Science of The Total Environment 09/2014; 493:834-844. DOI:10.1016/j.scitotenv.2014.06.077 · 4.10 Impact Factor
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    • "Adolescents (14–15 yr) were already included in the biomonitoring program of the first Flemish Environment and Health Study (FLEHS I), performed between 2002 and 2006. However, only lipophilic compounds, such polychlorinated biphenyls and organochlorinated pesticides, were measured in serum and were correlated with various health effects, including endocrinedisrupting effects (Croes et al., 2009; Dhooge et al., 2010). During the second Flemish Environment and Health Study (FLEHS II), performed between 2007 and 2012, new chemicals were added in the biomonitoring program including personal care products (Den Hond et al., 2013), BPA and phthalates. "
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    ABSTRACT: As part of the second Flemish Environment and Health Study (FLEHS II), bisphenol-A (BPA) and different phthalate metabolites were analyzed, for the first time, in the urine of 210 adolescents in Flanders, Belgium. All chemicals had a detection frequency above 90%. For all compounds, except the sum of DEHP, highest levels were detected during spring. Average values for the Flemish adolescents were in an agreement with concentrations found in different international studies, all confirming the ubiquity of BPA and phthalate exposure. There was a significant correlation between BPA and the different phthalate metabolites (r between 0.26 and 0.39; p<0.01). Shared sources of exposure to BPA and phthalates, such as food packaging, were suggested to be responsible for this positive correlation. Different determinants of exposure were evaluated in relation to the urinary concentrations of these chemicals. For BPA, a significant association was observed with household income class, smoking and exposure to environmental tobacco smoke. For phthalates, the following significant associations were observed: age (MBzP), educational level of the adolescent (MBzP), equivalent household income (MnBP), use of personal care products (MnBP and MBzP), wall paper in house (MnBP and MBzP) and use of local vegetables (MnBP and MBzP).
    Environmental Research 08/2014; 134C:110-117. DOI:10.1016/j.envres.2014.07.020 · 4.37 Impact Factor
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    • "Evidence in humans and experimental animals suggests that cadmium disrupts steroidogenesis, particularly in the placenta, and acts as an endocrine-disrupting chemical, capable of mimicking or inhibiting the functions of endogenous estradiol (55). Cadmium exposure in adolescents living in Belgium was associated with decreased height and body mass index, as well as lower circulating levels of estradiol and testosterone in the blood (56, 57). Additionally, in experimental animals, high doses of cadmium have been found to lower plasma concentrations of insulin-like growth factor 1, a hormone critical for childhood growth (58). "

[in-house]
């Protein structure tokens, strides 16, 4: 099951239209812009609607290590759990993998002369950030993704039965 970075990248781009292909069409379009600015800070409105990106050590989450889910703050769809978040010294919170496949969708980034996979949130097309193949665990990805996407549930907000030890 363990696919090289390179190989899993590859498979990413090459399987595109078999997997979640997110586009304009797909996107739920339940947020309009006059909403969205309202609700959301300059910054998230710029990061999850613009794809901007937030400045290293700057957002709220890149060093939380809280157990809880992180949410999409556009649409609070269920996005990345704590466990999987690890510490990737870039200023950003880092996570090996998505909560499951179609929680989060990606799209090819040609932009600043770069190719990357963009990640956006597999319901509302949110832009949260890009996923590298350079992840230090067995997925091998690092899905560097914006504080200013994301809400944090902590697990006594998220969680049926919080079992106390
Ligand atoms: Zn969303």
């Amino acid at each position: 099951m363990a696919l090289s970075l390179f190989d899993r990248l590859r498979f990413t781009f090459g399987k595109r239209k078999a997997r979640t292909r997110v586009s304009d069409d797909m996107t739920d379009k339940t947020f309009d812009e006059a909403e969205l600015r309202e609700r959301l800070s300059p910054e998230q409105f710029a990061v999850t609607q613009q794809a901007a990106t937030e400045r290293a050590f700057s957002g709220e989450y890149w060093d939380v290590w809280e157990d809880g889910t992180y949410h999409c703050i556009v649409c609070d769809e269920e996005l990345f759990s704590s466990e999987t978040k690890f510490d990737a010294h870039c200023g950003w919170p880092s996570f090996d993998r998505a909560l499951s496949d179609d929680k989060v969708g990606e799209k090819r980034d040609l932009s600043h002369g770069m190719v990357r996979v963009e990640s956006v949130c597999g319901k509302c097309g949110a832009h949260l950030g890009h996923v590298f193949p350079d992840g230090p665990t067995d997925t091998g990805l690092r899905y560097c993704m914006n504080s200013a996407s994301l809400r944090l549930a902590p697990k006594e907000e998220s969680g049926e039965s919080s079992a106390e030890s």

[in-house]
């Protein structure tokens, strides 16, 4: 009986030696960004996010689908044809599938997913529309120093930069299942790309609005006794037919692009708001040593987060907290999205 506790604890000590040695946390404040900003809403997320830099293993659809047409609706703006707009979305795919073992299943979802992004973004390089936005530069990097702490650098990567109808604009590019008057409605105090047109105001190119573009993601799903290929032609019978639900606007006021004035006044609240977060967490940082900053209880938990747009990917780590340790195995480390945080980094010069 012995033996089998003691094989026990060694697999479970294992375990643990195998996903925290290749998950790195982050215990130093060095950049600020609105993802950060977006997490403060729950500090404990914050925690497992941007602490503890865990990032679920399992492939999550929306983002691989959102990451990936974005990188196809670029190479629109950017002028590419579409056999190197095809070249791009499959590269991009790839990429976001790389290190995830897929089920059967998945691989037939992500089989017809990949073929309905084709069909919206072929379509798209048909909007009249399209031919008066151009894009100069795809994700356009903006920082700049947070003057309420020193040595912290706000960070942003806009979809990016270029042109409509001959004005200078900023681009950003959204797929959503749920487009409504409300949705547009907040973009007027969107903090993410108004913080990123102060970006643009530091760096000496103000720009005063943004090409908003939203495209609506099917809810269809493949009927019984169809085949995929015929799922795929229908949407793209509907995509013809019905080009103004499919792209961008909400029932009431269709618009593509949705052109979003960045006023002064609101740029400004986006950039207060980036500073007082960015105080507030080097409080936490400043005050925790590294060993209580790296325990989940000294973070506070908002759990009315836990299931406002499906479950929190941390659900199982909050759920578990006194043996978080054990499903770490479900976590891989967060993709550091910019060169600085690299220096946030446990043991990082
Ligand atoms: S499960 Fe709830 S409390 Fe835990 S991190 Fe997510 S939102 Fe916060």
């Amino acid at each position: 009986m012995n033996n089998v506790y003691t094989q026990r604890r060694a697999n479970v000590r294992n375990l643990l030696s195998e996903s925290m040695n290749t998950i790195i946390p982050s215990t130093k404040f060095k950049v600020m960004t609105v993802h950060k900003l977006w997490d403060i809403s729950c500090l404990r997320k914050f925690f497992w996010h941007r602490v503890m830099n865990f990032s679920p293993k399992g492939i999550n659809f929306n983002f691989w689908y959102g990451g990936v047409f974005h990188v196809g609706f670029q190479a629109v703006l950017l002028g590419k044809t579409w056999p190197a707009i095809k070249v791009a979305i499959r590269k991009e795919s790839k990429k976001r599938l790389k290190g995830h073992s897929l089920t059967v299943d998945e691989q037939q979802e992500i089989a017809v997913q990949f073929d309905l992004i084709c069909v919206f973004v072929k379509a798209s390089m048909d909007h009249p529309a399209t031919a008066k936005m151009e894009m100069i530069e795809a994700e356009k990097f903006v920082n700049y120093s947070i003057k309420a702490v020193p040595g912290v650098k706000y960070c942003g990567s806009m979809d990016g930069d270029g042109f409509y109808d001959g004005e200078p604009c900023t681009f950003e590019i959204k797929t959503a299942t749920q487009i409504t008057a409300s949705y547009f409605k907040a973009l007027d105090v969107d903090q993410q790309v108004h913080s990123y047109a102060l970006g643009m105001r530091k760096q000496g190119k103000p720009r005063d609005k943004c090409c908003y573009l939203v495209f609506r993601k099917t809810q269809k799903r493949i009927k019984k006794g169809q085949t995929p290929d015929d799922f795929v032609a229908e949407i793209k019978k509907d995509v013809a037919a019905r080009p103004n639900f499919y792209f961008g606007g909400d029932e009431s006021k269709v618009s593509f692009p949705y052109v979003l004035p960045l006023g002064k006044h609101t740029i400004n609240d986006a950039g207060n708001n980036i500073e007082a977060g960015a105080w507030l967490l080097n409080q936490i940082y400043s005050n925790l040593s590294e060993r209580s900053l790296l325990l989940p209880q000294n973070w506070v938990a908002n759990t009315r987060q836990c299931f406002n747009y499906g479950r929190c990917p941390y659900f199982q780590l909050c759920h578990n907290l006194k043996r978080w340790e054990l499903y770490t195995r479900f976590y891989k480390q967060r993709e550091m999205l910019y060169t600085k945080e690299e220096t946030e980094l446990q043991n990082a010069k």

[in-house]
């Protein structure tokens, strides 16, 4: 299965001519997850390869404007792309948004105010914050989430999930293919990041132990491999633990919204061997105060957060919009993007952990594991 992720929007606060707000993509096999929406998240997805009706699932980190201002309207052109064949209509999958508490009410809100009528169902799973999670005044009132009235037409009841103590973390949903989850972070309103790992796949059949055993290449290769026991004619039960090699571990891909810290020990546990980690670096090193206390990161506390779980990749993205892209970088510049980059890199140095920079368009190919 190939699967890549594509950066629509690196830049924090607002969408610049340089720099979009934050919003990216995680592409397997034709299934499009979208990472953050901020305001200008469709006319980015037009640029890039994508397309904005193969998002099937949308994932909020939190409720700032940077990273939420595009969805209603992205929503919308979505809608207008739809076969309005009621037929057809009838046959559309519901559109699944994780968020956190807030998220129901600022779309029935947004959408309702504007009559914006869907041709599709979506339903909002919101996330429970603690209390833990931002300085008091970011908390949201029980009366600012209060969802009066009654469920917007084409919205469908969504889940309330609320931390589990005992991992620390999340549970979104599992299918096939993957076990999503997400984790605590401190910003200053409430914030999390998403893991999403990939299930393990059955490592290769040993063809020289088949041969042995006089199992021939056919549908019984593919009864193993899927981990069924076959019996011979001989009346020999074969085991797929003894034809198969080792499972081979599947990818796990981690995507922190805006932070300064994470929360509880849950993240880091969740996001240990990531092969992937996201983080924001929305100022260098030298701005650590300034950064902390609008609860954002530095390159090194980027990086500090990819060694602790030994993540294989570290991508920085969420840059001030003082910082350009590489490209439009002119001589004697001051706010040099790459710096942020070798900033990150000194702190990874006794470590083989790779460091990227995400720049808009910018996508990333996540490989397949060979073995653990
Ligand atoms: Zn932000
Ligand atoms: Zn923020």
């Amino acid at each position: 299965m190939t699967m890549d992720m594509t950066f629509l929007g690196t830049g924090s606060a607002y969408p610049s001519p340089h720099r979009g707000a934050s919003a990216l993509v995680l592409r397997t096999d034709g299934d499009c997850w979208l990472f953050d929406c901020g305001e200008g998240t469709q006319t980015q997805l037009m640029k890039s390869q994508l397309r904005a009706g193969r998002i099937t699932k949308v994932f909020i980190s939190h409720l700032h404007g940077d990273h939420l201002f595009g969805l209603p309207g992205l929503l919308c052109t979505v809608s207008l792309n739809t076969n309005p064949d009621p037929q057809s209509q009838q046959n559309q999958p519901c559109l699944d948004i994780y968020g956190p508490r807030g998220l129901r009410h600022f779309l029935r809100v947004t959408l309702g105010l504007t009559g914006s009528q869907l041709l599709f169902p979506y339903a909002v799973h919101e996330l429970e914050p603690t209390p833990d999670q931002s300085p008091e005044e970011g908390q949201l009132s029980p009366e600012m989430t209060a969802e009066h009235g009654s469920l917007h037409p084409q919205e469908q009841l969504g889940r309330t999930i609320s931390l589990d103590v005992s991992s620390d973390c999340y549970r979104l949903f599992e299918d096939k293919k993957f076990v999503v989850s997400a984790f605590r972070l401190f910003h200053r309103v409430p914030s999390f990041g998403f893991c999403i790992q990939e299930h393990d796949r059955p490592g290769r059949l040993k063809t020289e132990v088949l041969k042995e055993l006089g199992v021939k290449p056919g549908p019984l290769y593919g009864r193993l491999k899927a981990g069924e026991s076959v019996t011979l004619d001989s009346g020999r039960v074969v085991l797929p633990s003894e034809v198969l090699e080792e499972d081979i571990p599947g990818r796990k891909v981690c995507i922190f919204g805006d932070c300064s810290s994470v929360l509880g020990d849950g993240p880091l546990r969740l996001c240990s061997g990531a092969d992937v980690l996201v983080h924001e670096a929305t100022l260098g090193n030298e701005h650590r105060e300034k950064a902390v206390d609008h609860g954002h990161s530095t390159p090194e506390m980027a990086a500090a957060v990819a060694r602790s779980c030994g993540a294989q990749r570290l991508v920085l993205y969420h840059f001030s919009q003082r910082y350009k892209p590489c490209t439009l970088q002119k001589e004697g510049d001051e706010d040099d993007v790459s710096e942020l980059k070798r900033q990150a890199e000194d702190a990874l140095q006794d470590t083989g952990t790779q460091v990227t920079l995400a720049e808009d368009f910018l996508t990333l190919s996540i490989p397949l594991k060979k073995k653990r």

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    ABSTRACT: In this prospective cohort study, based on 1,505 mother-infant pairs in rural Bangladesh, we evaluated the associations between early-life exposure to arsenic, cadmium, and lead, assessed via concentrations in maternal and child urine, and children's weights and heights up to age 5 years, during the period 2001-2009. Concurrent and prenatal exposures were evaluated using linear regression analysis, while longitudinal exposure was assessed using mixed-effects linear regression. An inverse association was found between children's weight and height, age-adjusted z scores, and growth velocity at age 5 years and concurrent exposure to cadmium and arsenic. In the longitudinal analysis, multivariable-adjusted attributable differences in children's weight at age 5 years were -0.33 kg (95% confidence interval (CI): -0.60, -0.06) for high (≥95th percentile) arsenic exposure and -0.57 kg (95% CI: -0.88, -0.26) for high cadmium exposure, in comparison with children with the lowest exposure (≤5th percentile). Multivariable-adjusted attributable differences in height were -0.50 cm (95% CI: -1.20, 0.21) for high arsenic exposure and -1.6 cm (95% CI: -2.4, -0.77) for high cadmium exposure. The associations were apparent primarily among girls. The negative effects on children's growth at age 5 years attributable to arsenic and cadmium were of similar magnitude to the difference between girls and boys in terms of weight (-0.67 kg, 95% CI: -0.82, -0.53) and height (-1.3 cm, 95% CI: -1.7, -0.89).